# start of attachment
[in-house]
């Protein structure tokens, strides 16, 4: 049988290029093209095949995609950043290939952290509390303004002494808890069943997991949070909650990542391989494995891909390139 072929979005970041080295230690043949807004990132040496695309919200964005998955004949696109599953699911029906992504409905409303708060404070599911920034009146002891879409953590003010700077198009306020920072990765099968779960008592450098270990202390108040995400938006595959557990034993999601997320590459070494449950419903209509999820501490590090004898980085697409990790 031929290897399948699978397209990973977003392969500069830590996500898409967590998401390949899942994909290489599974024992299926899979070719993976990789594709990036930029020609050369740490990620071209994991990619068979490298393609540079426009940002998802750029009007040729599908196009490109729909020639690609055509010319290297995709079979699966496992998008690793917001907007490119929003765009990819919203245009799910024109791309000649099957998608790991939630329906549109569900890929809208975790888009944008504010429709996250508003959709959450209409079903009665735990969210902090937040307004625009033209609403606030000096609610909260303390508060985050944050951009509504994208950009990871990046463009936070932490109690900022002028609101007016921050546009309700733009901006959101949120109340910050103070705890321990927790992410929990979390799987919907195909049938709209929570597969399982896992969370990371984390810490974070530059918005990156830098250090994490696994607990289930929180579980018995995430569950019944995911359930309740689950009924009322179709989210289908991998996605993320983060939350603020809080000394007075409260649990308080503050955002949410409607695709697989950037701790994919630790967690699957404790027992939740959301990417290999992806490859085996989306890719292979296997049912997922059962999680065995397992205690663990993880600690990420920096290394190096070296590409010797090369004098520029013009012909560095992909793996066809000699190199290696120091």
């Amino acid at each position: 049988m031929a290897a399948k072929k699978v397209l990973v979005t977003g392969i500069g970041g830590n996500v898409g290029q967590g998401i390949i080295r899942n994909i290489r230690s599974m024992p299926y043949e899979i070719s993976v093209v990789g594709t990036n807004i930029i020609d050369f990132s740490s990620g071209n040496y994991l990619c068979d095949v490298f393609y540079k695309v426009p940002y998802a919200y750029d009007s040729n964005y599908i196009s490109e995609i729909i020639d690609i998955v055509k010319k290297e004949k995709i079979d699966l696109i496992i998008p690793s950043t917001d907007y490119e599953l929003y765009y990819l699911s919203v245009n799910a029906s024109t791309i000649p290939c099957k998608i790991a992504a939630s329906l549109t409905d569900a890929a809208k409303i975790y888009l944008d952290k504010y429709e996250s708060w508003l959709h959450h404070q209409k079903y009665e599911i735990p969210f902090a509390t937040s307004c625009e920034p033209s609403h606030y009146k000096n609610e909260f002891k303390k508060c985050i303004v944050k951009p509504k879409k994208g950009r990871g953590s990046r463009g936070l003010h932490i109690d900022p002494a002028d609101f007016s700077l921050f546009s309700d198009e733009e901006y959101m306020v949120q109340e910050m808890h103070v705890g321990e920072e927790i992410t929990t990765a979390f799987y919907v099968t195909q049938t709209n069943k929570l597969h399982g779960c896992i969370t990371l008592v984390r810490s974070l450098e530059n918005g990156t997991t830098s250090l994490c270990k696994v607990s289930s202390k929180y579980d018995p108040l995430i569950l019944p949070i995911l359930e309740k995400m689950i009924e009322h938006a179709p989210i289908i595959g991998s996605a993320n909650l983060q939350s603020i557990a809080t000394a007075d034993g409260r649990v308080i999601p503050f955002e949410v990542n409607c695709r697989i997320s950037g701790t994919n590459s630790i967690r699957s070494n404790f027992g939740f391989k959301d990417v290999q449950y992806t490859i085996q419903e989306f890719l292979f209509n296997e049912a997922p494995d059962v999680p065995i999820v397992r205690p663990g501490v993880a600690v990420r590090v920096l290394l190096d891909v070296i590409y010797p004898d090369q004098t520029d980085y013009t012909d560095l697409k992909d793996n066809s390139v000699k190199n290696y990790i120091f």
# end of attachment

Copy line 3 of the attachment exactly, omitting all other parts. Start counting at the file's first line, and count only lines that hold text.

């Amino acid at each position: 049988m031929a290897a399948k072929k699978v397209l990973v979005t977003g392969i500069g970041g830590n996500v898409g290029q967590g998401i390949i080295r899942n994909i290489r230690s599974m024992p299926y043949e899979i070719s993976v093209v990789g594709t990036n807004i930029i020609d050369f990132s740490s990620g071209n040496y994991l990619c068979d095949v490298f393609y540079k695309v426009p940002y998802a919200y750029d009007s040729n964005y599908i196009s490109e995609i729909i020639d690609i998955v055509k010319k290297e004949k995709i079979d699966l696109i496992i998008p690793s950043t917001d907007y490119e599953l929003y765009y990819l699911s919203v245009n799910a029906s024109t791309i000649p290939c099957k998608i790991a992504a939630s329906l549109t409905d569900a890929a809208k409303i975790y888009l944008d952290k504010y429709e996250s708060w508003l959709h959450h404070q209409k079903y009665e599911i735990p969210f902090a509390t937040s307004c625009e920034p033209s609403h606030y009146k000096n609610e909260f002891k303390k508060c985050i303004v944050k951009p509504k879409k994208g950009r990871g953590s990046r463009g936070l003010h932490i109690d900022p002494a002028d609101f007016s700077l921050f546009s309700d198009e733009e901006y959101m306020v949120q109340e910050m808890h103070v705890g321990e920072e927790i992410t929990t990765a979390f799987y919907v099968t195909q049938t709209n069943k929570l597969h399982g779960c896992i969370t990371l008592v984390r810490s974070l450098e530059n918005g990156t997991t830098s250090l994490c270990k696994v607990s289930s202390k929180y579980d018995p108040l995430i569950l019944p949070i995911l359930e309740k995400m689950i009924e009322h938006a179709p989210i289908i595959g991998s996605a993320n909650l983060q939350s603020i557990a809080t000394a007075d034993g409260r649990v308080i999601p503050f955002e949410v990542n409607c695709r697989i997320s950037g701790t994919n590459s630790i967690r699957s070494n404790f027992g939740f391989k959301d990417v290999q449950y992806t490859i085996q419903e989306f890719l292979f209509n296997e049912a997922p494995d059962v999680p065995i999820v397992r205690p663990g501490v993880a600690v990420r590090v920096l290394l190096d891909v070296i590409y010797p004898d090369q004098t520029d980085y013009t012909d560095l697409k992909d793996n066809s390139v000699k190199n290696y990790i120091f």